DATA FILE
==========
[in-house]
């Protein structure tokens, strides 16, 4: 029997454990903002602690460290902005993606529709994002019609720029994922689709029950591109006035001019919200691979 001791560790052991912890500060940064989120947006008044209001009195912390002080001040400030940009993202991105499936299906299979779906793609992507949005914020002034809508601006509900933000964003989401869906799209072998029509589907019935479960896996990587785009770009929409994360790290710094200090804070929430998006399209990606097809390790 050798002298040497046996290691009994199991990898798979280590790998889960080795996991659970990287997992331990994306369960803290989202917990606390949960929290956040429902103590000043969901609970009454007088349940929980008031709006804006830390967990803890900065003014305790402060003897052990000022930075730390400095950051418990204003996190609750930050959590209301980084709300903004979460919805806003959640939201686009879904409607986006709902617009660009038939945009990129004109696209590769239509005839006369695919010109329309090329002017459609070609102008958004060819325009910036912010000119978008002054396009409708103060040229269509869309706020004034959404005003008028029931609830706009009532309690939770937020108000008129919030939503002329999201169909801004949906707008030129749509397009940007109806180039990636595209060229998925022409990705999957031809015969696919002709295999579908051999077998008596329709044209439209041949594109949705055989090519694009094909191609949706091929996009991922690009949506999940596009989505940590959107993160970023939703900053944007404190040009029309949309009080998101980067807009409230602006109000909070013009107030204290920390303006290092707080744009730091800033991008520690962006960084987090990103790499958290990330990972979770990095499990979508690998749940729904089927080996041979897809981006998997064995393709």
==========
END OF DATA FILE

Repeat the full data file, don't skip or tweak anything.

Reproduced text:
[in-house]
């Protein structure tokens, strides 16, 4: 029997454990903002602690460290902005993606529709994002019609720029994922689709029950591109006035001019919200691979 001791560790052991912890500060940064989120947006008044209001009195912390002080001040400030940009993202991105499936299906299979779906793609992507949005914020002034809508601006509900933000964003989401869906799209072998029509589907019935479960896996990587785009770009929409994360790290710094200090804070929430998006399209990606097809390790 050798002298040497046996290691009994199991990898798979280590790998889960080795996991659970990287997992331990994306369960803290989202917990606390949960929290956040429902103590000043969901609970009454007088349940929980008031709006804006830390967990803890900065003014305790402060003897052990000022930075730390400095950051418990204003996190609750930050959590209301980084709300903004979460919805806003959640939201686009879904409607986006709902617009660009038939945009990129004109696209590769239509005839006369695919010109329309090329002017459609070609102008958004060819325009910036912010000119978008002054396009409708103060040229269509869309706020004034959404005003008028029931609830706009009532309690939770937020108000008129919030939503002329999201169909801004949906707008030129749509397009940007109806180039990636595209060229998925022409990705999957031809015969696919002709295999579908051999077998008596329709044209439209041949594109949705055989090519694009094909191609949706091929996009991922690009949506999940596009989505940590959107993160970023939703900053944007404190040009029309949309009080998101980067807009409230602006109000909070013009107030204290920390303006290092707080744009730091800033991008520690962006960084987090990103790499958290990330990972979770990095499990979508690998749940729904089927080996041979897809981006998997064995393709």